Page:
October 25, 2019

Atheists Do Not Worship Humanity

human skeleton

Many Christians seem so hung up on the idea of worship that they cannot comprehend how anyone could not worship something. Atheists are routinely accused of worshiping Darwin, science, humanity, and even ourselves. I've never encountered an atheist who worshiped any of these things. That does not necessarily mean they are not out there somewhere, but they must be rare. Most atheists do not worship anything, and it baffles me why this is so difficult for some Christians to understand.

Worshiping makes no sense to me, and I'm not sure it ever has. Even as a Christian, I was curious whether the sort of god that demanded worship could really be deserving of it. It did not seem like the kind of trait anything that deserved to be characterized as a god would have. I dealt with this gnawing doubt the same way many Christians do: I tried not to think about it.

Among famous deceased figures from history, Charles Darwin is probably the one atheists are most likely to be accused of worshiping. And yet, the very notion of worshiping a long-dead person strikes me as absurd. Darwin was certainly worthy of respect, admiration, and praise for his many contributions. But worship? I think not.

So how about science? Frankly, I am not sure what worshiping science even means or what it would look like. Do I have a high opinion of science? In some ways, sure. Not only am I a scientist by training, but I have been impressed with the countless benefits to humanity conferred by scientific advances. At the same time, I hardly regard science flawless or worthy of worship. Science is both a method of acquiring knowledge and a body of knowledge. Just because it works extremely well does not mean it has been error-free or is deserving of worship.

Claiming that atheists worship humanity is one that always makes me laugh. It ignores the evidence that a great many atheists have fairly negative attitudes toward humanity. I can tell you that this is something with which I struggle regularly. I've made no secret of my episodic misanthropy, but I think my attitude is usually one of guarded optimism. I may hope for better days, but I am also realistic in my pessimism regarding the limits of our species. Humanity, in my opinion, is far from deserving worship. On some days, I'm not sure it deserves much more than contempt.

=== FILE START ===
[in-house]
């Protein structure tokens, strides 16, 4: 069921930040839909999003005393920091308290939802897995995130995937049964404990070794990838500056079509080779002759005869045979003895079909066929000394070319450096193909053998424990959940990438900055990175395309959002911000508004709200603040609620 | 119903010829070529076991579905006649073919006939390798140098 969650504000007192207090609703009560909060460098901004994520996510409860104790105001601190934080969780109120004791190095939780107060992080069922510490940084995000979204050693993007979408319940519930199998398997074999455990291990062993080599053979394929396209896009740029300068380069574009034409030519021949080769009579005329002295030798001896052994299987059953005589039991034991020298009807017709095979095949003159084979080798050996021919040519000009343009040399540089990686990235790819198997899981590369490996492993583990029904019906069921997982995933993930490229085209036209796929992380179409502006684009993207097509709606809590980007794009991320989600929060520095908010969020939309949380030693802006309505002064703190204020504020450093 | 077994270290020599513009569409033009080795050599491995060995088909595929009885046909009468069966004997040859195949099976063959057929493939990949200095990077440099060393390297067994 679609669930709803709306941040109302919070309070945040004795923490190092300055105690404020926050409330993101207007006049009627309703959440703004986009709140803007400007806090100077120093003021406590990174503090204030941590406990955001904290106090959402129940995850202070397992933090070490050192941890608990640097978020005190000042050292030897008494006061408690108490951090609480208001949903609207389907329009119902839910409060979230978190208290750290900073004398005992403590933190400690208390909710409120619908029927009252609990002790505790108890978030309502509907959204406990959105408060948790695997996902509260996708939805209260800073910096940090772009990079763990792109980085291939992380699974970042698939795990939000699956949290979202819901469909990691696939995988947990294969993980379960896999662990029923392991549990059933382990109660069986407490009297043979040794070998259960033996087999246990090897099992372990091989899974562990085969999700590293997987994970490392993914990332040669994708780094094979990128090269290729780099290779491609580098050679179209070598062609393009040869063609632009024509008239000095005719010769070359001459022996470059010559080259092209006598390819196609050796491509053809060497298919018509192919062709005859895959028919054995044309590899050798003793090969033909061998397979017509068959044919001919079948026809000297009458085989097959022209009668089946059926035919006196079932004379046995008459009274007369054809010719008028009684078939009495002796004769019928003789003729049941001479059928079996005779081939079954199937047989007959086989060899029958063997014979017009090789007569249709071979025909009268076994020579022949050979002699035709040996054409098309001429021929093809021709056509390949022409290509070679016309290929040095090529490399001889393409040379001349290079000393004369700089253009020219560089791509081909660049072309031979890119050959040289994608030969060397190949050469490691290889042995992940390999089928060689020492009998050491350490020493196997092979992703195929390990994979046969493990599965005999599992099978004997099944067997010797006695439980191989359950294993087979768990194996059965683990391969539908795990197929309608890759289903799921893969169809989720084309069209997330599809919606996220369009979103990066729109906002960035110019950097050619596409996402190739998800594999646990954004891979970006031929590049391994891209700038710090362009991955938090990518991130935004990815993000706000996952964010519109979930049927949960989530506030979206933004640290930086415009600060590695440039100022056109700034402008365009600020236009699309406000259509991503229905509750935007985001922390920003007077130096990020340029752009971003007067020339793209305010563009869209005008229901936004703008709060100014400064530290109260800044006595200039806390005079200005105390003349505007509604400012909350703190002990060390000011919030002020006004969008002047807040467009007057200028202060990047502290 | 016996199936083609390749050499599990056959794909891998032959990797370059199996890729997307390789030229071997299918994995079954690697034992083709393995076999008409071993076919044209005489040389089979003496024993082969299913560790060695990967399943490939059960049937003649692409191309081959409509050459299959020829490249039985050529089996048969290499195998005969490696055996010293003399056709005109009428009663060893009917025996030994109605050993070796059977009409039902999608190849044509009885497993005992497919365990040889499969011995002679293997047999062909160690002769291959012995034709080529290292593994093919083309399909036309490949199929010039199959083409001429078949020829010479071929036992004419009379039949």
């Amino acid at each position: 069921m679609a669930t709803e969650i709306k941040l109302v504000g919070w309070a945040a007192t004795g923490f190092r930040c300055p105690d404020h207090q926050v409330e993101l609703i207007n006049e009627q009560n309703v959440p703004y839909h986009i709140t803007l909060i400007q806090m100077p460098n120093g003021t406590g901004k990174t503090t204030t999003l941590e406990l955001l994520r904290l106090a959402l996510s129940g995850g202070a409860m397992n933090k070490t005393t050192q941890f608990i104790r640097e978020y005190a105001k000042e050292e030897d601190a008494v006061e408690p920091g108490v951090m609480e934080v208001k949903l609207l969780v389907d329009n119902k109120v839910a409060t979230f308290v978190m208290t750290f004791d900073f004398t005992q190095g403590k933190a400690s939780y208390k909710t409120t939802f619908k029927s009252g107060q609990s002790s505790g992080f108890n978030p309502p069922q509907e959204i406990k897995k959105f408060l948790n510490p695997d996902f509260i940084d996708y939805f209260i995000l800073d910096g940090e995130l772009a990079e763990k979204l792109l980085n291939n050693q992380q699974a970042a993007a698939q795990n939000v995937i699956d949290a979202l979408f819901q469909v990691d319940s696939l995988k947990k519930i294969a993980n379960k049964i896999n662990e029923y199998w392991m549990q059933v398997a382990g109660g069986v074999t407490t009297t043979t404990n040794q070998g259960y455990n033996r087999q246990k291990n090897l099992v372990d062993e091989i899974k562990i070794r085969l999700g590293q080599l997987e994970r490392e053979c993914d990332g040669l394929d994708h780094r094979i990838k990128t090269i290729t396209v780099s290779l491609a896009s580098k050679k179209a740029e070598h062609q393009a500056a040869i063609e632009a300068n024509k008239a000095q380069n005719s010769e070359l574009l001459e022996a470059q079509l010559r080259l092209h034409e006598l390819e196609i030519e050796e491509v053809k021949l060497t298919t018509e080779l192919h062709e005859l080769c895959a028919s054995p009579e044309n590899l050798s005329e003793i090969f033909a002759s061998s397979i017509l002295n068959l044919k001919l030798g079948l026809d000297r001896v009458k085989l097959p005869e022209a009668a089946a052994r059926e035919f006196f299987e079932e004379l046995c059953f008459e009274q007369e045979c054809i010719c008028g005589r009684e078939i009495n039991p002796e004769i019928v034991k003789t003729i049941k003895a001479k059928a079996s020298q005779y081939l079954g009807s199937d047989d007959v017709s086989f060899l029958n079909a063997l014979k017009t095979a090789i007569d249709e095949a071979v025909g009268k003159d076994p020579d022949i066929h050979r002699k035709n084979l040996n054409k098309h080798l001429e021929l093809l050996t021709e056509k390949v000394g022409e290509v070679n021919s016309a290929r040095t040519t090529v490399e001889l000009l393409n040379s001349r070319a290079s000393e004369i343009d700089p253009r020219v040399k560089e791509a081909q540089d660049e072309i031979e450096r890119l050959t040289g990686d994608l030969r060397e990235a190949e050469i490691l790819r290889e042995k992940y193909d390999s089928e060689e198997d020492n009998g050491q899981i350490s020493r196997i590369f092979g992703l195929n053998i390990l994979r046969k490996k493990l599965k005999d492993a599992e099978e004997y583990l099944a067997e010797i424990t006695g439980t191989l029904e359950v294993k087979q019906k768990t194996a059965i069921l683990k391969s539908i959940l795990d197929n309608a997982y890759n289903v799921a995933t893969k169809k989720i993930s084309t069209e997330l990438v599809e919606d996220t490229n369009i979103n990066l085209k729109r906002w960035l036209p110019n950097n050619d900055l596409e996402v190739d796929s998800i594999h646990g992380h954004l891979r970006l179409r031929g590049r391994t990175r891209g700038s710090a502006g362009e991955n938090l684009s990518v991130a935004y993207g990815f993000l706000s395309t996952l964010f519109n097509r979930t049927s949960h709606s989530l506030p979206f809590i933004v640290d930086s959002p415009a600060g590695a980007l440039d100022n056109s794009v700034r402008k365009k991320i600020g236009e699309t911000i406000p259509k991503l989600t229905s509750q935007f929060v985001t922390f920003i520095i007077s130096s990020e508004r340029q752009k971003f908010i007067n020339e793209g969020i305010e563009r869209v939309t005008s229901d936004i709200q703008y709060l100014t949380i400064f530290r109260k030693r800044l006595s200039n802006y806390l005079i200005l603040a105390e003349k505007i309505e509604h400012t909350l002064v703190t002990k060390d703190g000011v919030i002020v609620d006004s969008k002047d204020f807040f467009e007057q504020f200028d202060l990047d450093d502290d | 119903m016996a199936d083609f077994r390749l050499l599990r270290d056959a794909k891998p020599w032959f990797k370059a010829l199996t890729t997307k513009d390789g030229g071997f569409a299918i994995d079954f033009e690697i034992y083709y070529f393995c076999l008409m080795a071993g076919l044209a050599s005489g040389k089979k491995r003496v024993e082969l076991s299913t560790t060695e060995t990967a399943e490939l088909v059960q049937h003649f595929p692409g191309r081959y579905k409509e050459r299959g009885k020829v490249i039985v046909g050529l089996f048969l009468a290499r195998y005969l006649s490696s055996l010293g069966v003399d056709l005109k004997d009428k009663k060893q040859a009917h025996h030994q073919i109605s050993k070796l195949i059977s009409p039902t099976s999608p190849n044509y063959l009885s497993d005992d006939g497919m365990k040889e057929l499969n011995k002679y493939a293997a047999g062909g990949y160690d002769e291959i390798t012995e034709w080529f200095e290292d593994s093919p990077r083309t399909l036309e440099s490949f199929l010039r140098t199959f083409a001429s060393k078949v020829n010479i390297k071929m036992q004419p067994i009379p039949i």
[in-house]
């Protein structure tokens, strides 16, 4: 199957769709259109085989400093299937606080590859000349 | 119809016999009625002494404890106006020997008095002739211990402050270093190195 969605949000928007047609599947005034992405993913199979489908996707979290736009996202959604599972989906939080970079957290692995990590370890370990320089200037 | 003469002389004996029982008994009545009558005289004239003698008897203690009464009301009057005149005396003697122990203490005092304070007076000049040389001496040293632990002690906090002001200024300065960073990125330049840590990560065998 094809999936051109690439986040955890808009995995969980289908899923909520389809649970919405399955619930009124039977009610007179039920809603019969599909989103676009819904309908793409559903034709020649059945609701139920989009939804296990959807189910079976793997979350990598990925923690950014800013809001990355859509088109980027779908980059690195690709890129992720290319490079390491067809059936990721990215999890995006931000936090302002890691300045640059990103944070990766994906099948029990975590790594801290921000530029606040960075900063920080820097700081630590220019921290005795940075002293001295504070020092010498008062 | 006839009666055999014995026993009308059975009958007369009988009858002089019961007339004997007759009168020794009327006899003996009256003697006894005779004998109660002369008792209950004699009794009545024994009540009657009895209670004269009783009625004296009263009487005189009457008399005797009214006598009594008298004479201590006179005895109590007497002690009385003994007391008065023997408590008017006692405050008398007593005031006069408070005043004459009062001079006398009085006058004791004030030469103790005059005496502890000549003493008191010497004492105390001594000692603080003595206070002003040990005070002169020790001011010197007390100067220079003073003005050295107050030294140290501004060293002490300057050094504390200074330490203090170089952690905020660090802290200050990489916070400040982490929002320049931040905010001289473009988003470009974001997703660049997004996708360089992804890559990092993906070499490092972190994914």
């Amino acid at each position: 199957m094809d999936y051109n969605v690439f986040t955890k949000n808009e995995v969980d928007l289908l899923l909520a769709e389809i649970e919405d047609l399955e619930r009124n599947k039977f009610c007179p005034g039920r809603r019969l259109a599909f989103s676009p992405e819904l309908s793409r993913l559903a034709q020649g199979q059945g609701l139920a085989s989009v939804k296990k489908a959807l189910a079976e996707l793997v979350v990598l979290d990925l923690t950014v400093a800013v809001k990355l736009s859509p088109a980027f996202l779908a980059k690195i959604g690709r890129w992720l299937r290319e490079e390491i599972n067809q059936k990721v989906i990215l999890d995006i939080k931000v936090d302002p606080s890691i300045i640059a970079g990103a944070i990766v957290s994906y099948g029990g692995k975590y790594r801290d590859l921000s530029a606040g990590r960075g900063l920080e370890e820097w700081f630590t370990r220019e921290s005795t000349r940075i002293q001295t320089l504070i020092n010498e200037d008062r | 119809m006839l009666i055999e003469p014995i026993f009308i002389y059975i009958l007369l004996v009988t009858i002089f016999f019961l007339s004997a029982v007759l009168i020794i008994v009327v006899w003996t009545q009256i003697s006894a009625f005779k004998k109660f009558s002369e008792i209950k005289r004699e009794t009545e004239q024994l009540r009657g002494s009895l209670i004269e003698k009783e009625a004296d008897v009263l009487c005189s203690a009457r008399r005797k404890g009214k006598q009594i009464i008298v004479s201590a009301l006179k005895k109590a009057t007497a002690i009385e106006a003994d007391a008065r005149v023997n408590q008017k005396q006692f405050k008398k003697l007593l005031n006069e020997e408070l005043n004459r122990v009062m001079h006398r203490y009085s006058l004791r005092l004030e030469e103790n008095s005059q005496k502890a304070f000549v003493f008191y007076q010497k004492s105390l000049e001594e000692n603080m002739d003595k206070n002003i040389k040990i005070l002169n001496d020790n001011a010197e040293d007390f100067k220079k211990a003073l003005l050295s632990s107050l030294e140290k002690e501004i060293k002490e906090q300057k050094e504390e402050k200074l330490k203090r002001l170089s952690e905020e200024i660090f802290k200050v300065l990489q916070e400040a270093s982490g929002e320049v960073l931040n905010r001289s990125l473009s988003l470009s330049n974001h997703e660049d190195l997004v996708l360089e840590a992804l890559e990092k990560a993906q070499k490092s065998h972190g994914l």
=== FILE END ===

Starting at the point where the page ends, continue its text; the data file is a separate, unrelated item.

So this must leave me worshiping myself, right? This seems to be the common fallback position for Christians when all other avenues are exhausted. If the Christian cannot identify anything else that we might worship, we end up here. I am not sure what I can say here except to point out that I barely tolerate myself much of the time. If worship includes positive feelings, then it is more likely that I worship my friends, my camera, or my dog. I don't worship any of these things, but all would be better candidates than myself.

Psychologically, the common tendency of Christians to denigrate atheists by trying to make us seem more like them is fascinating. We see it with their claims that atheists must worship something and that atheism requires faith. There are many ways in which atheists and Christians are similar, but these are not among them. I cannot claim to speak for all atheists, but none that I have encountered worship anyone, including themselves, science, or humanity. This need to worship something appears to be a religious phenomenon which most of us do not share.

This post originally appeared on Atheist Revolution in 2008. It was revised and expanded in 2019.